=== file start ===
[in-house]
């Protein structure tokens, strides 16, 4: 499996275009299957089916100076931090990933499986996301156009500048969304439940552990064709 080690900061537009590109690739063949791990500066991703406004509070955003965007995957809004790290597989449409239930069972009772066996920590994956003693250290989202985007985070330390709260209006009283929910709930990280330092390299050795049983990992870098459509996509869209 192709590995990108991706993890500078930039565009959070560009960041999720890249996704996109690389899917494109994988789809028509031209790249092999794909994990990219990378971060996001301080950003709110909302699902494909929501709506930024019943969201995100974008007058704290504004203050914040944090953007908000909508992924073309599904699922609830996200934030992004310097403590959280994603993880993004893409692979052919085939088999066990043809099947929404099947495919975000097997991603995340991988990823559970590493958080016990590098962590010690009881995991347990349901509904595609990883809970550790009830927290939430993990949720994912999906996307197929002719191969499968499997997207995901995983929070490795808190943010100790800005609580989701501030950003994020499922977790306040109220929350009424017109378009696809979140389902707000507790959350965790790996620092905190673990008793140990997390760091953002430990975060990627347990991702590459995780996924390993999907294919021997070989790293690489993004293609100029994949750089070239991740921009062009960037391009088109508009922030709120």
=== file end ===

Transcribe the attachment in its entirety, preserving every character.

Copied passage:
[in-house]
């Protein structure tokens, strides 16, 4: 499996275009299957089916100076931090990933499986996301156009500048969304439940552990064709 080690900061537009590109690739063949791990500066991703406004509070955003965007995957809004790290597989449409239930069972009772066996920590994956003693250290989202985007985070330390709260209006009283929910709930990280330092390299050795049983990992870098459509996509869209 192709590995990108991706993890500078930039565009959070560009960041999720890249996704996109690389899917494109994988789809028509031209790249092999794909994990990219990378971060996001301080950003709110909302699902494909929501709506930024019943969201995100974008007058704290504004203050914040944090953007908000909508992924073309599904699922609830996200934030992004310097403590959280994603993880993004893409692979052919085939088999066990043809099947929404099947495919975000097997991603995340991988990823559970590493958080016990590098962590010690009881995991347990349901509904595609990883809970550790009830927290939430993990949720994912999906996307197929002719191969499968499997997207995901995983929070490795808190943010100790800005609580989701501030950003994020499922977790306040109220929350009424017109378009696809979140389902707000507790959350965790790996620092905190673990008793140990997390760091953002430990975060990627347990991702590459995780996924390993999907294919021997070989790293690489993004293609100029994949750089070239991740921009062009960037391009088109508009922030709120």